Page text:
Global Sources
EE Times-India
Stay in touch with EE Times India
 
 
Manufacturing/Packaging  

Nanoglue boosts heat transfer

Posted: 07 Dec 2012  Print Version  Bookmark and Share

Keywords:heat transfer  nanoglue  nano layer 

Researchers at Rensselaer Polytechnic Institute have developed a new method for significantly increasing the heat transfer rate across two different materials. Researchers say the results could enable new advances in cooling computer chips and lighting-emitting diode (LED) devices, collecting solar power, harvesting waste heat, and other applications.

By sandwiching a layer of ultrathin "nanoglue" between copper and silica, the research team demonstrated a four-fold increase in thermal conductance at the interface between the two materials. Less than a nanometre—or one billionth of a metre—thick, the nanoglue is a layer of molecules that form strong links with the copper (a metal) and the silica (a ceramic), which otherwise would not stick together well. This kind of nanomolecular locking improves adhesion, and also helps to sync up the vibrations of atoms that make up the two materials which, in turn, facilitates more efficient transport of heat particles called phonons. Beyond copper and silica, the research team has demonstrated their approach works with other metal-ceramic interfaces.

Heat transfer is a critical aspect of many different technologies. As computer chips grow smaller and more complex, manufacturers are constantly in search of new and better means for removing excess heat from semiconductor devices to boost reliability and performance. With photovoltaic devices, for example, better heat transfer leads to more efficient conversion of sunlight to electrical power. LED makers are also looking for ways to increase efficiency by reducing the percentage of input power lost as heat. Ganapati Ramanath, professor in the Department of Materials Science and Engineering at Rensselaer, who led the new study, said the ability to enhance and optimise interfacial thermal conductance should lead to new innovations in these and other applications.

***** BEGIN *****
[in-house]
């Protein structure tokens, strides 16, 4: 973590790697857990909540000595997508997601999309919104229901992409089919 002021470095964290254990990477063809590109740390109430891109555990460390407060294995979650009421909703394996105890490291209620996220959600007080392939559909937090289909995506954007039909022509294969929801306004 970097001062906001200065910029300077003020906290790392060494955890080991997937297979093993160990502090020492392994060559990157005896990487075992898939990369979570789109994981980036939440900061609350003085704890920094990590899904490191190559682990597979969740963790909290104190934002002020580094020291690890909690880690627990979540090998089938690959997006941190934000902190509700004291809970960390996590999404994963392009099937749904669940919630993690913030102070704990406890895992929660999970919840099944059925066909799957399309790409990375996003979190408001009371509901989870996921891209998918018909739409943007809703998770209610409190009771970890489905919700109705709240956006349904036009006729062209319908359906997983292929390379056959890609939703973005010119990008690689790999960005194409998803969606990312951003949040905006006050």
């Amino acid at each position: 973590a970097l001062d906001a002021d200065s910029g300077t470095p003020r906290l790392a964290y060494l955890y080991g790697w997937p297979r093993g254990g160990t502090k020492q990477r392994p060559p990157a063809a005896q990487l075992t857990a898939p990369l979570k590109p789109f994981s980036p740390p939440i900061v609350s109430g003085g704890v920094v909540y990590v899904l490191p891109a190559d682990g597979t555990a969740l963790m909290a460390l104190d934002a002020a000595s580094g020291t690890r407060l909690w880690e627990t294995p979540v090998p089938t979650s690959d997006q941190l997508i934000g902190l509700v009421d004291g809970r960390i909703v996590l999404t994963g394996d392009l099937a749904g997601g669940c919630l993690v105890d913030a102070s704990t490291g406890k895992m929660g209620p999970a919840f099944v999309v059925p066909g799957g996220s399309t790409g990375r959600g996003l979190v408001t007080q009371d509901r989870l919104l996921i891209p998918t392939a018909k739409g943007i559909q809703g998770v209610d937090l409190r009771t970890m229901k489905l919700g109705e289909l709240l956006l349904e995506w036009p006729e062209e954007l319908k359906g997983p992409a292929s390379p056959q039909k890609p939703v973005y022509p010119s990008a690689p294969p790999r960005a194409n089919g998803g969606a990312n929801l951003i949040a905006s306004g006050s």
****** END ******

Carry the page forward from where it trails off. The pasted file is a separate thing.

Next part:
"Interfaces between different materials are often heat-flow bottlenecks due to stifled phonon transport. Inserting a third material usually only makes things worse because of an additional interface created," Ramanath said. "However, our method of introducing an ultrathin nanolayer of organic molecules that strongly bond with both the materials at the interface gives rise to multi-fold increases in interfacial thermal conductance, contrary to poor heat conduction seen at inorganic-organic interfaces. This method to tune thermal conductance by controlling adhesion using an organic nanolayer works for multiple materials systems, and offers a new means for atomic- and molecular-level manipulation of multiple properties at different types of materials interfaces. Also, it's cool to be able to do this rather unobtrusively by the simple method of self-assembly of a single layer of molecules."

Results of the new study, titled "Bonding-induced thermal conductance enhancement at inorganic heterointerfaces using nanomolecular monolayers," were published online recently by Nature Materials, and will appear in an upcoming print edition of the journal.

This study was funded with support from the National Science Foundation (NSF).

Heat transfer

Scientists have developed a new method for significantly increasing the heat transfer rate across two different materials. (Credit: RPI).





Comment on "Nanoglue boosts heat transfer"
Comments:  
*  You can enter [0] more charecters.
*Verify code:
 
 
 
Webinars

Seminars

Visit Asia Webinars to learn about the latest in technology and get practical design tips.

 

Go to top             Connect on Facebook      Follow us on Twitter      Follow us on Orkut

 
Back to Top